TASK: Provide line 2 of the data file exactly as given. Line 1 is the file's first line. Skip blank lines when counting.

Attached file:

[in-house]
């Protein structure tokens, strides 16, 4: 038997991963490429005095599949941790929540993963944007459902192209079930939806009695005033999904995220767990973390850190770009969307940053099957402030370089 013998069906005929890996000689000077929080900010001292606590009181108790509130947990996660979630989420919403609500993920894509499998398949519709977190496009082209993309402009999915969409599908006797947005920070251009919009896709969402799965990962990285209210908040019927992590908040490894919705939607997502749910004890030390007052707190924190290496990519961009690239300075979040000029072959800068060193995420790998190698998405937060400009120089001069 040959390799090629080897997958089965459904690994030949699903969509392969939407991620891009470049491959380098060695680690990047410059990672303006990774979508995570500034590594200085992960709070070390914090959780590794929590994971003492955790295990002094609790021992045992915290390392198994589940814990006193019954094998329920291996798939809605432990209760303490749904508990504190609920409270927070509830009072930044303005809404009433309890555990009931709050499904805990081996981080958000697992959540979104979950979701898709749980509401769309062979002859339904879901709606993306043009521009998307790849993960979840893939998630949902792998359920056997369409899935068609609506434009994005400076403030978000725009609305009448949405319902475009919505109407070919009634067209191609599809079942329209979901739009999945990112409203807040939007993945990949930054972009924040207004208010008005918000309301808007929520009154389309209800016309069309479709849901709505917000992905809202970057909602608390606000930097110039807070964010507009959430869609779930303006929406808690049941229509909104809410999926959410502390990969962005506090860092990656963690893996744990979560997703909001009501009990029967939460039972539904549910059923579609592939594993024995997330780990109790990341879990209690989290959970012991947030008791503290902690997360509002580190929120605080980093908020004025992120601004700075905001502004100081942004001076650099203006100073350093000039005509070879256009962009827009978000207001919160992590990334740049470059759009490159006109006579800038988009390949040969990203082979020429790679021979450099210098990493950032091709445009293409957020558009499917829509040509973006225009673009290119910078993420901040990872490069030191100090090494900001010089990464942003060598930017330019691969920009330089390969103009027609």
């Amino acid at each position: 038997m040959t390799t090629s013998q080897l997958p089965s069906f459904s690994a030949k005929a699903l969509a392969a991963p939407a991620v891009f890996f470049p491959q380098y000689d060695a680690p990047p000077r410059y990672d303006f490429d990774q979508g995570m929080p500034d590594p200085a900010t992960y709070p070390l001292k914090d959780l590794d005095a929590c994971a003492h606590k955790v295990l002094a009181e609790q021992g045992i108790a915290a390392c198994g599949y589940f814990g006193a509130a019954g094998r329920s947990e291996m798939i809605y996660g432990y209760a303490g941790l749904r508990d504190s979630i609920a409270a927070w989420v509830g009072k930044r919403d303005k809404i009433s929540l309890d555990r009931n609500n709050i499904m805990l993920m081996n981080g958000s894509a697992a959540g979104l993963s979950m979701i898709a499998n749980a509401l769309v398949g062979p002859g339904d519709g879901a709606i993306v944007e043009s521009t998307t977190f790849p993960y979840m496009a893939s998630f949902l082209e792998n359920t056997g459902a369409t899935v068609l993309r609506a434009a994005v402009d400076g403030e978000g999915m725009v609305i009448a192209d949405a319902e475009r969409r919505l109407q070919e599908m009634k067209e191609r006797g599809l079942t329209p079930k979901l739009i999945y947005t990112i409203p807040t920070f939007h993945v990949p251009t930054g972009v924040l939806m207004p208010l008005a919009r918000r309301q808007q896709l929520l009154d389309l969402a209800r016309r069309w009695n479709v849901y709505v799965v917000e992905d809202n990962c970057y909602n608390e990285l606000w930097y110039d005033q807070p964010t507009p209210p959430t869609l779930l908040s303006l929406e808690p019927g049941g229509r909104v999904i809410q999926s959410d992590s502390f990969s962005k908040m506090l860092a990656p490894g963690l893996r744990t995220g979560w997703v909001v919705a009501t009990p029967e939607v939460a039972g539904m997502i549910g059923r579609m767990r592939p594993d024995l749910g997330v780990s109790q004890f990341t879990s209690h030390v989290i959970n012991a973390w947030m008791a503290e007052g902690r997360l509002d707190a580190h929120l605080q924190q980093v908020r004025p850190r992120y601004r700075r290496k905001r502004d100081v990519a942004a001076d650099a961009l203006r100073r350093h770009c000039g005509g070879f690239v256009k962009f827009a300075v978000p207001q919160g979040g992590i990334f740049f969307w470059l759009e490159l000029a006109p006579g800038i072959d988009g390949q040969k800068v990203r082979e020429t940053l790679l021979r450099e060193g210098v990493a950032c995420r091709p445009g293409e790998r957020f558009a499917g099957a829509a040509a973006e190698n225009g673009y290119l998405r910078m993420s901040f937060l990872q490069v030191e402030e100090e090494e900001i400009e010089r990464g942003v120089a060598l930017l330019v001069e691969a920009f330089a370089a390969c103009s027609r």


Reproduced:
């Protein structure tokens, strides 16, 4: 038997991963490429005095599949941790929540993963944007459902192209079930939806009695005033999904995220767990973390850190770009969307940053099957402030370089 013998069906005929890996000689000077929080900010001292606590009181108790509130947990996660979630989420919403609500993920894509499998398949519709977190496009082209993309402009999915969409599908006797947005920070251009919009896709969402799965990962990285209210908040019927992590908040490894919705939607997502749910004890030390007052707190924190290496990519961009690239300075979040000029072959800068060193995420790998190698998405937060400009120089001069 040959390799090629080897997958089965459904690994030949699903969509392969939407991620891009470049491959380098060695680690990047410059990672303006990774979508995570500034590594200085992960709070070390914090959780590794929590994971003492955790295990002094609790021992045992915290390392198994589940814990006193019954094998329920291996798939809605432990209760303490749904508990504190609920409270927070509830009072930044303005809404009433309890555990009931709050499904805990081996981080958000697992959540979104979950979701898709749980509401769309062979002859339904879901709606993306043009521009998307790849993960979840893939998630949902792998359920056997369409899935068609609506434009994005400076403030978000725009609305009448949405319902475009919505109407070919009634067209191609599809079942329209979901739009999945990112409203807040939007993945990949930054972009924040207004208010008005918000309301808007929520009154389309209800016309069309479709849901709505917000992905809202970057909602608390606000930097110039807070964010507009959430869609779930303006929406808690049941229509909104809410999926959410502390990969962005506090860092990656963690893996744990979560997703909001009501009990029967939460039972539904549910059923579609592939594993024995997330780990109790990341879990209690989290959970012991947030008791503290902690997360509002580190929120605080980093908020004025992120601004700075905001502004100081942004001076650099203006100073350093000039005509070879256009962009827009978000207001919160992590990334740049470059759009490159006109006579800038988009390949040969990203082979020429790679021979450099210098990493950032091709445009293409957020558009499917829509040509973006225009673009290119910078993420901040990872490069030191100090090494900001010089990464942003060598930017330019691969920009330089390969103009027609």